November 10, 2011--Federal settlements give Colorado tribes a share of water rights (Denver Post)

Water has filled a massive new reservoir to the brim — the federal government's first major project in 15 years that could help slake the arid West's thirsts. But the $513 million Nighthorse reservoir in south west Colorado will not supply any of the dozens of sprawling Western cities seeking water. Instead, the 123,541 acre-feet of water stored here — more than Denver's Cheesman and Gross reservoirs combined — belongs mostly to the Southern Ute and Ute Mountain Ute tribes. The project reflects a quiet but substantial shift of control over a crucial resource as the federal government tries to turn a new page with tribes. Six recent water settlements have forced the government to commit $2.04 billion for dam, pipeline and reservoir projects — giving sovereign tribes from Montana to New Mexico control over 1.5 million acre-feet of new water each year. Tribes have used lawsuits and hard bargaining to assert water rights. Now, with many Western rivers already over-subscribed, tribes are in a position to play a greater role in development. Obama administration legal teams are negotiating 16 additional settlements. There's no better choice, Interior Secretary Ken Salazar said, inspecting the Nighthorse reservoir on a recent aerial swing. Leaving tribal claims unsettled "could essentially turn all the economics that people rely on, in terms of water supply, on its head," Salazar said. Beyond that, he said, "this is a justice issue."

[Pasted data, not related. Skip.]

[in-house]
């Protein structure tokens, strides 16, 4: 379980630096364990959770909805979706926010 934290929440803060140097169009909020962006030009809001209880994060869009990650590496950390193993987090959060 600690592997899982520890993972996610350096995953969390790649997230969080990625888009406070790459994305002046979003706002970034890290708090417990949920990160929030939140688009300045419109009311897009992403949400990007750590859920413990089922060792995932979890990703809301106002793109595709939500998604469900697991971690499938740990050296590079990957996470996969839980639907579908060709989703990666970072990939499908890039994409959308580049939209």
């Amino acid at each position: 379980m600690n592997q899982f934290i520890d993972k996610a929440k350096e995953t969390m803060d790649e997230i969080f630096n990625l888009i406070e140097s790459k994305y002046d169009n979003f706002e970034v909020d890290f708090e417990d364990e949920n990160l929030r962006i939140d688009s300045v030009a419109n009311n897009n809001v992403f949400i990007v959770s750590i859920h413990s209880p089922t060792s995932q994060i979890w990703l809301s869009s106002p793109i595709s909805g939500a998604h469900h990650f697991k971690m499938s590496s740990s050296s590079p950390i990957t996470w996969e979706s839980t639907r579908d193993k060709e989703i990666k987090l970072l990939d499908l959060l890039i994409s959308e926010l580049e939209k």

Since 1908, the U.S. Supreme Court has held that tribes relocated to reservations in the 19th century are entitled to enough water to live on those lands. Only 29 of the nation's 565 tribes have had claims settled. Future settlements could exhaust much of the remaining unallocated water. "The reality of water in most rivers in America, including the Colorado and Rio Grande, which are so important to Colorado, is that there's not enough water to do everything that people want to do. We're not going to create any more water supply," said Salazar, a lawyer whose prior work as a U.S. Senator, state attorney general and natural resources director drew him into the issue. "Until (tribal claims for water) get quantified, there's no certainty" for how much water will be available, Salazar said. 

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